Queer in distress

Submitted by Sydney.

“It’s distressing that many people think of being gender queer as a joke, or are quick to hop on the bandwagon. This is important to me. I’ve only recently come to terms with being gender queer. Some day’s I like to wear lipstick and more feminine clothes. On other days I prefer to bind my chest with ace bandages and wear button ups. It all depends on how I feel that day. I like the way I am, most days. My family is supportive of me loving women. I don’t think they would think of me differently if I came out as gender queer rather than a lesbian. But I don’t know. I will leave it where it is for now when I’m less confused about this. I’m a girl as well as a boy. I don’t think it matters. I’m Sydney and I want to be loved as so.”

Posted by on February 26th, 2011 at 10:00 am

Category: faces 20 comments »

20 Responses to “Queer in distress”

  1. Chökhor


    From one genderqueer to another, Sending understanding and unconditional love your way for you, as you are.



    Jessica replied:


    People look at me sometimes like I’m the biggest problem in their life. Why? I am not asking anything from them. Some people treat me like I’m perpetrating some trick on them. I am not. Their distress jumps the gap to me. It isn’t fair.


  2. Nazza

    There will always be people who jump on the bandwagon, but to me that’s better than the old days when being queer was incredibly taboo.

    You’ve been wise to focus on your own development and your own sense of identity. Mine is in a never ending state of evolution.


  3. Kim

    This idea that people are just going along with someone else, mimicking them, whether in regards to gender or sexuality, is something I find deeply offensive. If we are in a position to decide the legitimacy of other people’s identity, then they should get the same decision over us.

    If the way a person identifies isn’t right for them, they’ll move on. But their identity should be respected in the meantime as though it will last their whole lives. To get respect, we must also give it. Otherwise, we’re hypocrites.


    Adrian replied:

    Seconded. I keep hearing this “fad” thing in regard to genderqueers and feminine trans men. And maybe there has been a lot of visibility of them lately (in queer-themed online spaces, mind), but that hardly makes any young gender-variant person just “hopping on the bandwagon.”


    Jessica replied:

    I am sick of hearing people disbelieve in transgenderness. Androgenous genderqueer people (of the bio female bodied persuasion) do not wish they were men and femme genderqueer people (of the bio male bodied persuasion) do not want to be women. If they did, then they’d be transsexual, not genderqueer.


    Kim replied:

    “Transsexual” and “genderqueer” aren’t mutually exclusive.


    Jessica replied:

    That is, true. But those of whom I was speaking are people who “become” their adopted binary identity and believe that my condition (genderqueer) is s phase I am going through – very analogous to the gay/lesbian folks who view bisexual identification as an incomplete stage of development into what they are.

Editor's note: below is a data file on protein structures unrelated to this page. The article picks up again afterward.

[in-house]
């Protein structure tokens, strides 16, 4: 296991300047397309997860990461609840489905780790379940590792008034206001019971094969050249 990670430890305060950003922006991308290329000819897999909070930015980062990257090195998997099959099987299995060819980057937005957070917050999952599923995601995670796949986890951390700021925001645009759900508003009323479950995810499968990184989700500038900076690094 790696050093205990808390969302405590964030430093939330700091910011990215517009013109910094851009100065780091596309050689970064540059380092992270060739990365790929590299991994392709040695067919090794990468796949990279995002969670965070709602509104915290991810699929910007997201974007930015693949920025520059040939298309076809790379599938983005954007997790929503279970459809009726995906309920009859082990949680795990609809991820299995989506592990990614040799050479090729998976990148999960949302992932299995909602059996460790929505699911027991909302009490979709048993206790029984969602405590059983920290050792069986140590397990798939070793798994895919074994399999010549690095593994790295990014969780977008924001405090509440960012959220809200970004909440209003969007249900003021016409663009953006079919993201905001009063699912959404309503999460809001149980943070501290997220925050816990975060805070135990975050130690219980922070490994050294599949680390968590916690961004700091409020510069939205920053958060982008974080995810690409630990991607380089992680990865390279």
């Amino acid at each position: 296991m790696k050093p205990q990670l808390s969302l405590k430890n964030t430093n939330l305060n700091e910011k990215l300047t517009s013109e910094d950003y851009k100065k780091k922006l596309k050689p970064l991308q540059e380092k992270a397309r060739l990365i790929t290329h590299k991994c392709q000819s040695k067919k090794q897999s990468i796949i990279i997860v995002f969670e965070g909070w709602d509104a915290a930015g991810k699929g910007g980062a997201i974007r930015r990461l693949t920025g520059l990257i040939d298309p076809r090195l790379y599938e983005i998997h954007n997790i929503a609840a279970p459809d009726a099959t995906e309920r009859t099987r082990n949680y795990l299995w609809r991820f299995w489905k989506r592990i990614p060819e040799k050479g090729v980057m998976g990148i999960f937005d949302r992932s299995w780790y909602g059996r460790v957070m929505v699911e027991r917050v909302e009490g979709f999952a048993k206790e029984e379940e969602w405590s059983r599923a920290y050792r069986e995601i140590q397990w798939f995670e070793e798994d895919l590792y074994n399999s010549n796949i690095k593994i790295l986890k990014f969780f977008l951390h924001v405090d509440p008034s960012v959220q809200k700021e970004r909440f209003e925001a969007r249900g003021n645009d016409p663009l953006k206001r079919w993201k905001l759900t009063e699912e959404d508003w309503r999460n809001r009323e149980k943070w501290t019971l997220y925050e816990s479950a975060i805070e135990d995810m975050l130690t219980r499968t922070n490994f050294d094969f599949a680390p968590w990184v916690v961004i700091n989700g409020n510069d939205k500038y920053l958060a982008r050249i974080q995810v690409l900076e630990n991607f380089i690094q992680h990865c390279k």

4. Lia

    I understand the “bandwagon” feeling, because I sometimes feel the same.

    But we should look at it for what it is : it is the reason some feminists lesbians don’t accept butch/femme lesbians, it is the reason some early 20th century Jews in the UK were against eastern European Jewish immigration, it is the reason some transsexuals look down on the rest of the gender communities…

    We want to be taken seriously, but instead of challenging those who don’t take us seriously we blame it all on people from our own communities – that it’s their fault we are not taken seriously.

    What you are feeling is not wrong – but you are choosing the wrong target.


  5. Anonymous

    I worry that I’ve imagined the whole thing and psyched myself into someone elses train of thought and will get everything done and be like, oh…nope I want to wear dresses now the first time in my life, now that I have no curves and a beard… thats my fear, that I will make the wrong choice and so I don’t make any choice, because I worry I made the whole thing up…that scares me a lot…that I have friends who think I didn’t fit in as a normal straight feminine girl, so I became a dyke, who decided lesbians make lousy company, will become a man, and will then decide to date guys, until they become boring and will be back to women–it does happen…I just want things to be simple. I just want to feel comfortable but I don’t want to make other people so uncomfortable that I’m alone at the end.


    Jessica replied:

    Yeah, be careful what you wish for. It is seldom possible to know enough about the destination when you start the trip. Sometimes my partner asks me why I wanted to make my body an object of ridicule – and I do not have a great answer to this question.

    It’s just what I am. If that makes me disgusting or ridiculous to some people, then so be it. Did I have to do it? Truthfully, no. There wasn’t anything at all wrong with where I started out. I was just indifferent to it, not even actively hostile to it. But as I have changed and learned, and appreciated new and different things because I have been transgendered, I have come to find things in myself I am not indifferent to.

    I have also come to more clearly appreciate what I am risking losing. That is frightening.

    I keep thinking of Puddleglum’s speech in the Silver Chair, where he and his companions are being drugged by the witch: